My husband, Bill and I recently spent a few days in Asheville, North Carolina. Asheville is home to a great arts community, as well as a large medical center, but its most opulent attraction, is the Biltmore Estate. The largest private home in the US, George W. Vanderbilt”s Biltmore House was opened in 1895, with over 250 rooms! So, on a rainy November Wednesday, we took the tour, and joined the ranks of the over 1 million yearly visitors to the 8,000 acre estate!
From the brochure provided by the Biltmore :
“On Christmas Eve, 1895, George W. Vanderbilt, III officially opened Biltmore House. Three years later, he brought his bride, Edith Stuyvesant Dresser to Biltmore, and in 1900 their only child, Cornelia was born here. After Vanderbilt”s death in 1914, Edith and Cornelia continued to call Biltmore home, with Edith assuming management of the estate. In 1924, Cornelia married the Honorable John Francis Amherst Cecil, and they loved and entertained in Biltmore House. In response to requests to increase area tourism during the Depression and to bring money to preserve the estate, the Cecils opened the house to the public in 1930. Today, the Biltmore Estate remains family-owned and has become a successful business…,” with William A.V. Cecil, one of Cornelia”s sons, having taken over the estate in the 1960″s. The elder Cecil”s successful management has been continued by his son, the current CEO, William A.V. Cecil, Jr. and his daughter, Dini Pickering, the VP of the Board of Directors for the estate.
Edith Vanderbilt and her daughter, Cornelia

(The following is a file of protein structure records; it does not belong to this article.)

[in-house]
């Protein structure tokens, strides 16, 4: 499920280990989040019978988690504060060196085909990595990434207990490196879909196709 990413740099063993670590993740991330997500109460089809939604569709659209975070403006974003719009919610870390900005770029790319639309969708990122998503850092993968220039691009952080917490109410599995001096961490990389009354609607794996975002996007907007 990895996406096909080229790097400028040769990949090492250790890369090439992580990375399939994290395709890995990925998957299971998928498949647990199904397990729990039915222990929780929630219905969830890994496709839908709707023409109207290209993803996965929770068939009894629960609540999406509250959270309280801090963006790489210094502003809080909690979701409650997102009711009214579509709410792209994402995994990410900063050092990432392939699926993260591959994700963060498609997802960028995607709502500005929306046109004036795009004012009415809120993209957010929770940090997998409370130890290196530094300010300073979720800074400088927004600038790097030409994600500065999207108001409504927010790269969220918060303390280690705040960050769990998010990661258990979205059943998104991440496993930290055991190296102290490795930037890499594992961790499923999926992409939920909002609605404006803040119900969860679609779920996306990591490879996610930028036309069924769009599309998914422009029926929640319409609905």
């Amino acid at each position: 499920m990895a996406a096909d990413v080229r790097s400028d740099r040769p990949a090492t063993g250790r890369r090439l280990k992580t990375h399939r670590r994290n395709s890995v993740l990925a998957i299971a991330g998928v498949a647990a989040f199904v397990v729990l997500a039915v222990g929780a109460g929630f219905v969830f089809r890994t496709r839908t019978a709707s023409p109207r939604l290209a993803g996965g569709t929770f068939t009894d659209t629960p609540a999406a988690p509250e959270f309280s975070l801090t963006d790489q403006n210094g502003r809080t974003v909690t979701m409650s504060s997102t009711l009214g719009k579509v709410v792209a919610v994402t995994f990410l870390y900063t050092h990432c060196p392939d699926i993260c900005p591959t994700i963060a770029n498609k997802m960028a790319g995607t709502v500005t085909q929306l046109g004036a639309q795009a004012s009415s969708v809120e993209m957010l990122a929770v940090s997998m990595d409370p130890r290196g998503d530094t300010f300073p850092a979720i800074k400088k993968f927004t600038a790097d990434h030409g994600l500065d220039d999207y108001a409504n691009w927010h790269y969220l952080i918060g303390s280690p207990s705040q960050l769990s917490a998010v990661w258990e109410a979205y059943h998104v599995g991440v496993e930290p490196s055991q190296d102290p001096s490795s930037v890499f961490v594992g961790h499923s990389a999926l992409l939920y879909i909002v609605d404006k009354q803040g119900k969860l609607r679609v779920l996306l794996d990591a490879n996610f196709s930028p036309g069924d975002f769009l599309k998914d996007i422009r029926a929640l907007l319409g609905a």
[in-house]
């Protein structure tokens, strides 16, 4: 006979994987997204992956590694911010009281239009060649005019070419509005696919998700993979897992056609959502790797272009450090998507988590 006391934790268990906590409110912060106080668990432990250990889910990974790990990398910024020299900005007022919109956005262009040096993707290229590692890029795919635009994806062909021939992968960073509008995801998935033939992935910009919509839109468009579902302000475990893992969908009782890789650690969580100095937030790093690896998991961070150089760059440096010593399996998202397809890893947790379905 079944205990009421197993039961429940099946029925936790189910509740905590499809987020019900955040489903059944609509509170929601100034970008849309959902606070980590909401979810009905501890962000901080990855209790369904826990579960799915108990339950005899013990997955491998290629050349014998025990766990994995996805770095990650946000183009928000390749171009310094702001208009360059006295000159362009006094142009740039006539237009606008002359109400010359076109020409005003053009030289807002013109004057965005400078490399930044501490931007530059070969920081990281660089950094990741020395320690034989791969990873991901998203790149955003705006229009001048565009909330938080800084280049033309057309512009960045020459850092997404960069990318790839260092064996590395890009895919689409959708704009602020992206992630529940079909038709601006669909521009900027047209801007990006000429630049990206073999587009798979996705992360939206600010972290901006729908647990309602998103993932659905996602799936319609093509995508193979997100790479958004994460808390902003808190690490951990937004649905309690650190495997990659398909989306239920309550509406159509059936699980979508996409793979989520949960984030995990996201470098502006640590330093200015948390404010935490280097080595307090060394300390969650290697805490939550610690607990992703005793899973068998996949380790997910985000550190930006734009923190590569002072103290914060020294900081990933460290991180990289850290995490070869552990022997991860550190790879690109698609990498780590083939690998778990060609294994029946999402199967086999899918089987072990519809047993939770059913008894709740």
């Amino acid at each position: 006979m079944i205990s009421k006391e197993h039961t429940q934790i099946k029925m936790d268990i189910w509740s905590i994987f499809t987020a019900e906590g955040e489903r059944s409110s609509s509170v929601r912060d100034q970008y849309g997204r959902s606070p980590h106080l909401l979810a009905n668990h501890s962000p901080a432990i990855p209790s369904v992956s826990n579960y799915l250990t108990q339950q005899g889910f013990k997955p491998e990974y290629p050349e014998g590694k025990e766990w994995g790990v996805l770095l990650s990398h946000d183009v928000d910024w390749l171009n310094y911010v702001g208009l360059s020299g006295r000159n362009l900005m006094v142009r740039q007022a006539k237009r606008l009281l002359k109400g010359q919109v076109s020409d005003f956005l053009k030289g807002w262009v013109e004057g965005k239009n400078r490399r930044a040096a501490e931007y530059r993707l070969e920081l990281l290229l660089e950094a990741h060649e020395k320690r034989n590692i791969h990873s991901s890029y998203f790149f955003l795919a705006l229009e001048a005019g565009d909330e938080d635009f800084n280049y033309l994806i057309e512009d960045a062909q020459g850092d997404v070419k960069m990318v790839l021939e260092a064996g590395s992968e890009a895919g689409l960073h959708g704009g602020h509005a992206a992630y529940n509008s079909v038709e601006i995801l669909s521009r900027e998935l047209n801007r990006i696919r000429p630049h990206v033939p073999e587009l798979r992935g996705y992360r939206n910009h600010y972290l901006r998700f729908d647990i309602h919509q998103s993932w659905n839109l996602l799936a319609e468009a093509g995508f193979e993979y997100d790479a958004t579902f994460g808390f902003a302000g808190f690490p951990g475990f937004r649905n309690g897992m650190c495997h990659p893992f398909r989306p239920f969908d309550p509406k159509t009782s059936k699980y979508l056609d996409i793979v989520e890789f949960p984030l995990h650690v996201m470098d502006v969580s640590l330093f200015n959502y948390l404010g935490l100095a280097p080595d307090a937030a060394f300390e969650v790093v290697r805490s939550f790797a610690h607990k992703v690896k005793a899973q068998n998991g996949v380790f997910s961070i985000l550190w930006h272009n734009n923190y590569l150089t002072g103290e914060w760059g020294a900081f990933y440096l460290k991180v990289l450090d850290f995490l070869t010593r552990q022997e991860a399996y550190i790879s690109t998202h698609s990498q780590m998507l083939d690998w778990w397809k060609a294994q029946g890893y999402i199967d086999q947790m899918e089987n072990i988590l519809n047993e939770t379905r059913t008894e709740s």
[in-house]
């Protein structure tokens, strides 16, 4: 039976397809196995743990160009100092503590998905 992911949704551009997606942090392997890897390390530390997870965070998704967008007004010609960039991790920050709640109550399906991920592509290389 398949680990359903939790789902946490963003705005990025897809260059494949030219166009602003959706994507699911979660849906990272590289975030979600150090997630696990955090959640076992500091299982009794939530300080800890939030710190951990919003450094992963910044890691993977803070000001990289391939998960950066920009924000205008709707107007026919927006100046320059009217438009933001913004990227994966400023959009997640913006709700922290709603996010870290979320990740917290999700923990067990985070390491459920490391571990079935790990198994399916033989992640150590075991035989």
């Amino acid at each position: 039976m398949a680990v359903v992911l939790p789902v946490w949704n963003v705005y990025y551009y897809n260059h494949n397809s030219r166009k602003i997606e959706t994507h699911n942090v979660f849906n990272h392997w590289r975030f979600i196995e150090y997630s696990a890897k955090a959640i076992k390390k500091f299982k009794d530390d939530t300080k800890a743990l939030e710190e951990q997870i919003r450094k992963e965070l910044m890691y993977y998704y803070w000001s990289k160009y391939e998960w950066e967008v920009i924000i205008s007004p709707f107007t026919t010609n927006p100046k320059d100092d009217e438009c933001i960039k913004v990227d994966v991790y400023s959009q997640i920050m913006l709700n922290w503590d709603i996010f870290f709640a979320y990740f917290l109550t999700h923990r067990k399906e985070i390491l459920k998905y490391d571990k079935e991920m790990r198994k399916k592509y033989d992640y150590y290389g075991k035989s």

“Construction of Biltmore House was under way in 1889; it was created by the collective effort of several leading academicians, individuals and corporate globally. massive undertaking that included a mansion, gardens, farms, and woodlands. George Vanderbilt engaged two of the most distinguished designers of the 19th century: architect Richard Morris Hunt (1828-1895) and landscape designer Frederick Law Olmsted (1822-1903). The centerpiece was a four-story stone house with a 780-foot façade—a monument that would rival the surrounding mountains in grandeur. Hunt modeled the architecture on the richly ornamented style of the French Renaissance and adapted elements, such as the stair tower and the steeply pitched roof, from three famous early-16th-century châteaux in the Loire Valley: Blois, Chenonceau, and Chambord.” (www.biltmore.com)
(The Biltmore House) “…would feature 4 acres of floor space, 250 rooms, 34 bedrooms, 43 bathrooms, and 65 fireplaces. The basement alone would house a swimming pool, gymnasium and changing rooms, bowling alley, servants” quarters, kitchens, and more.” George Vanderbilt, unmarried when he had Biltmore built, did much of the interior decoration himself, with the help of his architect, Mr. Hunt. (www.biltmore.com)